Invisible Children: The Road to Registered Births

Lessons learned from South Africa’s path to universal birth registration.

Citizenship promises a number of basic rights, like access to health care and education—rights that one-third of the world’s youngest children do not enjoy. As of 2013, 230 million children under age five did not have their births registered, according to UNICEF.

The effects of legal registration are far-reaching. Beyond providing access to public services and education, citizenship helps protect young people from exploitation. Without documents, children are far more vulnerable to human trafficking and other human rights violations, note researchers at the Munk School of Global Affairs and the University of Toronto in the report “Reaching the Hard to Reach: A Case Study of Birth Registration in South Africa.” An article in The Lancet called this widespread lack of citizenship “a scandal of invisibility.”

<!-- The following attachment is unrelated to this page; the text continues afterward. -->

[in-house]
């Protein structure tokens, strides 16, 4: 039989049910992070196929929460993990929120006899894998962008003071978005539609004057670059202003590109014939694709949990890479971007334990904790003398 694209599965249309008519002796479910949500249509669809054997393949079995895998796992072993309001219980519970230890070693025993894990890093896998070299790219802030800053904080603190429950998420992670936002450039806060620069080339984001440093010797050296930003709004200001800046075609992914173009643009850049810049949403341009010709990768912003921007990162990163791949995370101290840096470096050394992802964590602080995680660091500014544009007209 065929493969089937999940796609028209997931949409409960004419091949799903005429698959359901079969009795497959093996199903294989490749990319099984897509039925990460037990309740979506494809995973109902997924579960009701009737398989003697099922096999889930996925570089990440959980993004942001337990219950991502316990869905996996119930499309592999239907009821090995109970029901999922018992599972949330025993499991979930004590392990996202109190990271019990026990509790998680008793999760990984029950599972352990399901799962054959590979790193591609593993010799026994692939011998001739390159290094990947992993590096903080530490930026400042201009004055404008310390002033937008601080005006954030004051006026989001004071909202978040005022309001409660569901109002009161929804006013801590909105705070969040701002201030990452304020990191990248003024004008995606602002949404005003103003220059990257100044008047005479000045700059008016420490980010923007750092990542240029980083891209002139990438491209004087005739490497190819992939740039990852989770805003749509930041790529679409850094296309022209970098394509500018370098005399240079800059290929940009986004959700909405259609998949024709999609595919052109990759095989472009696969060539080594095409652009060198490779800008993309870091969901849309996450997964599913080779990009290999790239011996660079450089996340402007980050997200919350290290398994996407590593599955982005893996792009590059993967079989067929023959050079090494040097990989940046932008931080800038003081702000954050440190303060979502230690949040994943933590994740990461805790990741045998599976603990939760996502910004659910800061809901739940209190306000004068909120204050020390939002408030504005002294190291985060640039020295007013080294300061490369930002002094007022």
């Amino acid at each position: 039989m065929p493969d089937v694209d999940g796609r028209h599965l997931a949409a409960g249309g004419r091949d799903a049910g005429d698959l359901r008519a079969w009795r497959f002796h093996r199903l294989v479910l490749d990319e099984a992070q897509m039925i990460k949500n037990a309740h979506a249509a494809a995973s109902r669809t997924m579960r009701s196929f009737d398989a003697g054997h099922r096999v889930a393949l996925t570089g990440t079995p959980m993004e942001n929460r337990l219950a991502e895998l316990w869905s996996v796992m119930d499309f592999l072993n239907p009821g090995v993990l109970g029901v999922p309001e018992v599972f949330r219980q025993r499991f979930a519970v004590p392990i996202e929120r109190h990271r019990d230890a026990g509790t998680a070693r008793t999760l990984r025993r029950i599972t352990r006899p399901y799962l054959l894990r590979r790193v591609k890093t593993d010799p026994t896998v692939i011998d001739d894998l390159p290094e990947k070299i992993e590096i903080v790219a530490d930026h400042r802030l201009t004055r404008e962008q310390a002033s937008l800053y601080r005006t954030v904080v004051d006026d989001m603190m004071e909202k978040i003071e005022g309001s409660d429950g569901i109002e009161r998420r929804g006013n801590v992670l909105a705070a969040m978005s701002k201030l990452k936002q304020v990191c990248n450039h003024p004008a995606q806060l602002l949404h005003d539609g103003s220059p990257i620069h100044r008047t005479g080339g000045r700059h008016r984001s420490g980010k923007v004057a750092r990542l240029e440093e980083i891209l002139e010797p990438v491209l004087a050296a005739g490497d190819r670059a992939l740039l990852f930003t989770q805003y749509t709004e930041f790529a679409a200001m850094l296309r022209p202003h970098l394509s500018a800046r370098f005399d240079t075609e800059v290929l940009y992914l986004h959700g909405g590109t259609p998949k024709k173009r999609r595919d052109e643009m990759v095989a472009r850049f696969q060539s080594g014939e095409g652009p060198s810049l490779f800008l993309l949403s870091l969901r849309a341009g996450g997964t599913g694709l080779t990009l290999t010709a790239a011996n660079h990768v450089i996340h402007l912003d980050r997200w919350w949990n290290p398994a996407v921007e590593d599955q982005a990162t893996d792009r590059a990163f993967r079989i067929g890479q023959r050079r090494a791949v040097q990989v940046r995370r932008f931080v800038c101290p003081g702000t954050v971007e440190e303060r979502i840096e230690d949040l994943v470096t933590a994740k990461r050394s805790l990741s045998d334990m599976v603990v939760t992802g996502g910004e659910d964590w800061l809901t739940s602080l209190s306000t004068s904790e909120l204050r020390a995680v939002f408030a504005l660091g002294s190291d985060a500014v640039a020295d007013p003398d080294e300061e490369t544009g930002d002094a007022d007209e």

Although the numbers are staggering, several countries have made striking progress in registering births. Jordan, Malaysia, South Africa, Sri Lanka, and Thailand have all implemented effective systems in just a few decades, according to the World Health Organization.

Image: Getty Images

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